To date, 68,000 residents and staff of nursing homes and other long-term care facilities have died from COVID-19, accounting for a significant proportion of U.S. pandemic deaths. According to the editorial board of the NY Times, “…many, if not most of those 68,000 lives could have been spared with careful planning and effective leadership.” There is little doubt that poor management and unwise decision-making, sometimes driven by cost considerations, exacerbated what was already a highly flammable situation. Putting a large number of very old people with multiple underlying health conditions together and then sending in caregivers who live in communities with high rates of coronavirus is asking for trouble. But to blame for-profit chains for the devastation wrought by COVID-19 in nursing homes, as the NY Times does, is missing the forest for the trees. It is like blaming the forest fires raging throughout the western U.S. on gas companies that had not cleaned up the dry brush near their power lines while ignoring the role of climate change and of urbanization that have brought hotter, dryer conditions and dense human habitation in close proximity to forested areas, respectively. A recent article in the New England Journal of Medicine gets it right, suggesting that “the coronavirus has exposed and amplified a longstanding and larger problem: our failure to value and invest in a safe and effective long-term care system.”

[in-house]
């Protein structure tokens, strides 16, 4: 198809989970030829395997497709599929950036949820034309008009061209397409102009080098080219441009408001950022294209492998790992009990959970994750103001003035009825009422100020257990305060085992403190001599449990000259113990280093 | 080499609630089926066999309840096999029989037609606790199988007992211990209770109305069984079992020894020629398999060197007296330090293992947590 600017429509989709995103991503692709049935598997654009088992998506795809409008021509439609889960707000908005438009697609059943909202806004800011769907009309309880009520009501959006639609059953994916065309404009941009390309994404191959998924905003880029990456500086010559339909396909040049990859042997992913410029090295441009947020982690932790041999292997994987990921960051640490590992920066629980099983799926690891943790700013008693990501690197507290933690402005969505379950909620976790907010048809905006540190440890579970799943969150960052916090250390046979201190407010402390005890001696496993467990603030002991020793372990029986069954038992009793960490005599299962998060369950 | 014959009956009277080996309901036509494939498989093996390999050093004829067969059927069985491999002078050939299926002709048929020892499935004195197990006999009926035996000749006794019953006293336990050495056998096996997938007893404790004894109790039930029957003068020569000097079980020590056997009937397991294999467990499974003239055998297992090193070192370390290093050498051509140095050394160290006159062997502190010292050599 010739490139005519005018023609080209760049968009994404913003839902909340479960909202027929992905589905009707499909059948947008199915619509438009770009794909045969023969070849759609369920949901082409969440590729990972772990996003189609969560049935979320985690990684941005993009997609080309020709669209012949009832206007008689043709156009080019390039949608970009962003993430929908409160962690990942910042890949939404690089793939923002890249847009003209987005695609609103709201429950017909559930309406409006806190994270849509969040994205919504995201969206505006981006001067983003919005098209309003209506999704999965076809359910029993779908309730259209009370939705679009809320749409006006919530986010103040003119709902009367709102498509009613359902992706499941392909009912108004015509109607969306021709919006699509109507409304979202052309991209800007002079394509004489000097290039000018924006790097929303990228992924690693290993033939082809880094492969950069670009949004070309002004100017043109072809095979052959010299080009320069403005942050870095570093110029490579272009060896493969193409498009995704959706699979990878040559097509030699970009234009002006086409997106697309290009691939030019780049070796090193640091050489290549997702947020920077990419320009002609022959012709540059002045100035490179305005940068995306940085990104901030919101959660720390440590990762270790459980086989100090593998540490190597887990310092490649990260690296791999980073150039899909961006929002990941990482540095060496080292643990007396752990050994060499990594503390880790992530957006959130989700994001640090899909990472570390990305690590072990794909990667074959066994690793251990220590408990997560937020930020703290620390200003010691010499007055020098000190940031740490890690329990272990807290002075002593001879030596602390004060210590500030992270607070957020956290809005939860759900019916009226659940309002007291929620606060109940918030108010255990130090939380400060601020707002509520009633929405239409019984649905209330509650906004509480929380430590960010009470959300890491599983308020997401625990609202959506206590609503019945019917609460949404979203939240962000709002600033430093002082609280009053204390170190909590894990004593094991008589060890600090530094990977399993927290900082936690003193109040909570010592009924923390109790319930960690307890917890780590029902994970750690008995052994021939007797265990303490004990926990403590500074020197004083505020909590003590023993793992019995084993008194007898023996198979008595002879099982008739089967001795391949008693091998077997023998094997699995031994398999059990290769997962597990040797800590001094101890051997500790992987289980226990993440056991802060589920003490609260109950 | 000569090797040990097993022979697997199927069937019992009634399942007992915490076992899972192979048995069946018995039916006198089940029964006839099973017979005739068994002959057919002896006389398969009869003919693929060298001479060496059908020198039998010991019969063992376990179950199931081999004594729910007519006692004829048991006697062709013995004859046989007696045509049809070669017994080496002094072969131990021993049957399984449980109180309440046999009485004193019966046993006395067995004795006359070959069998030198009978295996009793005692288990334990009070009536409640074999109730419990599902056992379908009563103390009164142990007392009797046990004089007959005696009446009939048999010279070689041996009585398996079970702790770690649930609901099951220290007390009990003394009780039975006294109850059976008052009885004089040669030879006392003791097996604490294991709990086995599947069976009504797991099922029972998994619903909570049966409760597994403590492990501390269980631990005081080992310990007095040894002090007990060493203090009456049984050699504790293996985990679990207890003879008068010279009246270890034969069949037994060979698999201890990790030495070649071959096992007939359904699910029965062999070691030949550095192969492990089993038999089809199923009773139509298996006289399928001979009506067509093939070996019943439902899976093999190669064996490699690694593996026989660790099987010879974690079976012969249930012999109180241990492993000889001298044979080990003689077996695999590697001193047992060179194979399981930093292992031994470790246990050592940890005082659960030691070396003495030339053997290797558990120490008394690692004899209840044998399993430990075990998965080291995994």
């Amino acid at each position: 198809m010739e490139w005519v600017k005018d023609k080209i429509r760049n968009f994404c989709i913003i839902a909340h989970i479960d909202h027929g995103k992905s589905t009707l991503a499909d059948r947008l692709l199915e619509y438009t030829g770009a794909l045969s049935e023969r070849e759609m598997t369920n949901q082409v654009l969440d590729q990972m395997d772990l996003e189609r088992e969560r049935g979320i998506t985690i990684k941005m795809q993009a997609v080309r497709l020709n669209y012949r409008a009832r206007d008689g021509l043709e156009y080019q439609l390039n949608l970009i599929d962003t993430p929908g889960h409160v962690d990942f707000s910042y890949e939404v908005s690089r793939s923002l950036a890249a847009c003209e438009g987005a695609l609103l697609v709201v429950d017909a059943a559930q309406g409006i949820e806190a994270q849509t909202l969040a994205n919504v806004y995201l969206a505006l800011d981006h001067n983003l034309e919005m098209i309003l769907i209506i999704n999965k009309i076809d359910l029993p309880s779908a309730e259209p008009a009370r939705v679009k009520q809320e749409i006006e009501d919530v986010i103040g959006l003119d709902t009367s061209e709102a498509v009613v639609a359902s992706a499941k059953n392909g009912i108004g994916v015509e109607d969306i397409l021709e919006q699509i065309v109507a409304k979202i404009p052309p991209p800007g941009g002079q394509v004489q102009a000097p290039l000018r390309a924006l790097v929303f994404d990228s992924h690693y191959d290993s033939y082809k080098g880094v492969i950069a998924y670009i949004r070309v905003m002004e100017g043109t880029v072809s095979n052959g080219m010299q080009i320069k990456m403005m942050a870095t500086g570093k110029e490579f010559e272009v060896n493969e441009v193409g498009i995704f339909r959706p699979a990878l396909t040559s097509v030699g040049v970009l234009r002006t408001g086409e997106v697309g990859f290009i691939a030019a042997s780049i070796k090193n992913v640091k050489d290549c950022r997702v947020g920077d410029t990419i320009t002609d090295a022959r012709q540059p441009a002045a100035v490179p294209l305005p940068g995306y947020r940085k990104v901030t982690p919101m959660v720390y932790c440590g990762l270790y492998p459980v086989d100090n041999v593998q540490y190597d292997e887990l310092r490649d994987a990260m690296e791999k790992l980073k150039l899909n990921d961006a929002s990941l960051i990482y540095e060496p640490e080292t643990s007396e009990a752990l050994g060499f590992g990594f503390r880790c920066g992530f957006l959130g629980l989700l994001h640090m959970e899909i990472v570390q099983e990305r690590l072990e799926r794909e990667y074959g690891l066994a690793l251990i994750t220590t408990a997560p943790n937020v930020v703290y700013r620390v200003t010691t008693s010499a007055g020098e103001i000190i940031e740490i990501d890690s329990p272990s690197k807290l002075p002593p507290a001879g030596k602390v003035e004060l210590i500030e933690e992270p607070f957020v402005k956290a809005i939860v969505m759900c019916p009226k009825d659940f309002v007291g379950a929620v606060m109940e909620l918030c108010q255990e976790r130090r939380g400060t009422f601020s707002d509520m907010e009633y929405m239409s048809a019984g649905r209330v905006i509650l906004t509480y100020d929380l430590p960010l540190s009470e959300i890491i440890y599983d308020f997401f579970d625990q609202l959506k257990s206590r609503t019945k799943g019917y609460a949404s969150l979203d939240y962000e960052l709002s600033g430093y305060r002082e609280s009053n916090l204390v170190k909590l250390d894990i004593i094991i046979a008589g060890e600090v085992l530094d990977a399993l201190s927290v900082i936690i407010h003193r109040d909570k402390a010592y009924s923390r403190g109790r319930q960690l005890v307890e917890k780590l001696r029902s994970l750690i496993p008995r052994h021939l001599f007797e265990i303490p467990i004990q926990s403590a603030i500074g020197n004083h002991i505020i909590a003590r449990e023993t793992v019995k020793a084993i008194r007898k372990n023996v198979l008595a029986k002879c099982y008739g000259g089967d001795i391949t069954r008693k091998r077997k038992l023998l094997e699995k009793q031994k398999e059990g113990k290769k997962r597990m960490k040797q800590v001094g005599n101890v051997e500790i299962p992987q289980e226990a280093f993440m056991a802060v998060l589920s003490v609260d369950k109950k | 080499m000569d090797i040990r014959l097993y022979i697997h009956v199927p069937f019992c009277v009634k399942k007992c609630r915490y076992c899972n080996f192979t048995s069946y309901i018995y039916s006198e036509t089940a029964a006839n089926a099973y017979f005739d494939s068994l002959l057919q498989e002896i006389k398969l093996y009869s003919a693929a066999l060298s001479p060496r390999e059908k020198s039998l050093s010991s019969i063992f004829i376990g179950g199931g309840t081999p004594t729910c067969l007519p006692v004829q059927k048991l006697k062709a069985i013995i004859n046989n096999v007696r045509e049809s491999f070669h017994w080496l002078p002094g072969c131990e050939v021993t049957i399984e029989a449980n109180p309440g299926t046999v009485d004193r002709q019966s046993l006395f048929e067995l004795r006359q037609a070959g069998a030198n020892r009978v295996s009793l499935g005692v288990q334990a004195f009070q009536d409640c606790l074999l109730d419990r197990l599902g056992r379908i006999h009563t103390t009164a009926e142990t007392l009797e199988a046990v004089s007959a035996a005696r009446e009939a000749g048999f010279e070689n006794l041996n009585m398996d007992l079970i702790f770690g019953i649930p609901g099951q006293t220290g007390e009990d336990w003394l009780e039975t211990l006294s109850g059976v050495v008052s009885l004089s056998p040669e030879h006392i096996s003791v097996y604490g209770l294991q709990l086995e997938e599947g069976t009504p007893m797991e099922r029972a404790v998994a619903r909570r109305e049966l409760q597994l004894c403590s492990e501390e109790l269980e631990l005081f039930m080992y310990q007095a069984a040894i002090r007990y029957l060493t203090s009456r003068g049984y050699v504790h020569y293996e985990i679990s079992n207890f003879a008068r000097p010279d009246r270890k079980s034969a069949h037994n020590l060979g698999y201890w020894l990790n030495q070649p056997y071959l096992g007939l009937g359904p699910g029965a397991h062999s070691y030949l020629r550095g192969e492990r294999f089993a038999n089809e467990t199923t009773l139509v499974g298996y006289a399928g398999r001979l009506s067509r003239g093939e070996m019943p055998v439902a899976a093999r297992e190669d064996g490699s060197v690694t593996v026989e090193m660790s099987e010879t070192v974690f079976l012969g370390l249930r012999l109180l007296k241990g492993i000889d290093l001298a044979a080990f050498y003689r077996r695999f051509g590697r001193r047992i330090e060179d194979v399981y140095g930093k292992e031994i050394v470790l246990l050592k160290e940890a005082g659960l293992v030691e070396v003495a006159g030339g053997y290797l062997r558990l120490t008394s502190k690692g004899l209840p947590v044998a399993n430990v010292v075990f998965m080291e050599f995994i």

The problem began, as Rachel Werner and colleagues from the University of Pennsylvania argue, with the Medicare and Medicaid legislation of 1965, which effectively medicalized long-term care. Long-term care refers to services that help people get by when they cannot perform everyday activities independently; it encompasses housing, personal care, and medical care. By placing almost all government support for the social and daily care needs of frail older individuals under a medical umbrella, the non-medical needs were given short shrift and the medical needs were under-funded.
I’m talking about frailty because it’s frail older people who are the main users of long-term care. Frailty refers to a syndrome of age-associated loss of independent functioning that puts people at risk of illness, decline, and death. Frail people constitute about 15 percent of the elderly population or 8 million people. Most frail elders continue to live in their own homes and get help from caregivers; about one million live in an assisted living facility, where they have their own apartment but eat meals communally, receive a small amount of personal care each day, and can participate in on-site social activities; another 1.3 million live long-term in a nursing home. How does the prevailing long-term care system in the U.S. operate and how do Medicare and Medicaid determine its contours?